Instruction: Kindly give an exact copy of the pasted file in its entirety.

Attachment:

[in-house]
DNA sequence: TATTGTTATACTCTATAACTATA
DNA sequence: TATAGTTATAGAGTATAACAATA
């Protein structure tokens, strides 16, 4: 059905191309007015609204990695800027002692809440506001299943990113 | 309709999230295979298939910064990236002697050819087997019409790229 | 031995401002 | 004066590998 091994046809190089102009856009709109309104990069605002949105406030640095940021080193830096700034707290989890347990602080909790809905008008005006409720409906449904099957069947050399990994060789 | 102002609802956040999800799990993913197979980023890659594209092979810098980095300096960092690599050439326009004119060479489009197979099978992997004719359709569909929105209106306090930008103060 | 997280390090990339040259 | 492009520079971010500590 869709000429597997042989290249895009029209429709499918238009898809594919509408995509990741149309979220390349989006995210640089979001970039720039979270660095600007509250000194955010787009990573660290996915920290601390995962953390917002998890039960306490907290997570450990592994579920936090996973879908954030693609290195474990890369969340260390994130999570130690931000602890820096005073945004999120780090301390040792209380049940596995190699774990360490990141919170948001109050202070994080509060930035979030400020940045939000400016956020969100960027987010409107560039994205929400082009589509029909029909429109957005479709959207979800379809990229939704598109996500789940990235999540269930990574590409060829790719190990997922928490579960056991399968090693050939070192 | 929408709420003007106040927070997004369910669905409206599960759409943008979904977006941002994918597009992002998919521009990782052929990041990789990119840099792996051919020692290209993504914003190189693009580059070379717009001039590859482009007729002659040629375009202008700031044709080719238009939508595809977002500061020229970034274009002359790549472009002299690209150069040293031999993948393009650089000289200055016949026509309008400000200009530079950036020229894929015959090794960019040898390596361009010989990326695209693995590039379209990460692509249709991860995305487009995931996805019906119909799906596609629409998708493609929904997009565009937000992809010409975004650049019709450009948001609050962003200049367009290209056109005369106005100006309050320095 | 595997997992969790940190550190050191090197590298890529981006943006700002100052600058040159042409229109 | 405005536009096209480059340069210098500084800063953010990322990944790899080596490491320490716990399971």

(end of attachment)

[in-house]
DNA sequence: TATTGTTATACTCTATAACTATA
DNA sequence: TATAGTTATAGAGTATAACAATA
């Protein structure tokens, strides 16, 4: 059905191309007015609204990695800027002692809440506001299943990113 | 309709999230295979298939910064990236002697050819087997019409790229 | 031995401002 | 004066590998 091994046809190089102009856009709109309104990069605002949105406030640095940021080193830096700034707290989890347990602080909790809905008008005006409720409906449904099957069947050399990994060789 | 102002609802956040999800799990993913197979980023890659594209092979810098980095300096960092690599050439326009004119060479489009197979099978992997004719359709569909929105209106306090930008103060 | 997280390090990339040259 | 492009520079971010500590 869709000429597997042989290249895009029209429709499918238009898809594919509408995509990741149309979220390349989006995210640089979001970039720039979270660095600007509250000194955010787009990573660290996915920290601390995962953390917002998890039960306490907290997570450990592994579920936090996973879908954030693609290195474990890369969340260390994130999570130690931000602890820096005073945004999120780090301390040792209380049940596995190699774990360490990141919170948001109050202070994080509060930035979030400020940045939000400016956020969100960027987010409107560039994205929400082009589509029909029909429109957005479709959207979800379809990229939704598109996500789940990235999540269930990574590409060829790719190990997922928490579960056991399968090693050939070192 | 929408709420003007106040927070997004369910669905409206599960759409943008979904977006941002994918597009992002998919521009990782052929990041990789990119840099792996051919020692290209993504914003190189693009580059070379717009001039590859482009007729002659040629375009202008700031044709080719238009939508595809977002500061020229970034274009002359790549472009002299690209150069040293031999993948393009650089000289200055016949026509309008400000200009530079950036020229894929015959090794960019040898390596361009010989990326695209693995590039379209990460692509249709991860995305487009995931996805019906119909799906596609629409998708493609929904997009565009937000992809010409975004650049019709450009948001609050962003200049367009290209056109005369106005100006309050320095 | 595997997992969790940190550190050191090197590298890529981006943006700002100052600058040159042409229109 | 405005536009096209480059340069210098500084800063953010990322990944790899080596490491320490716990399971």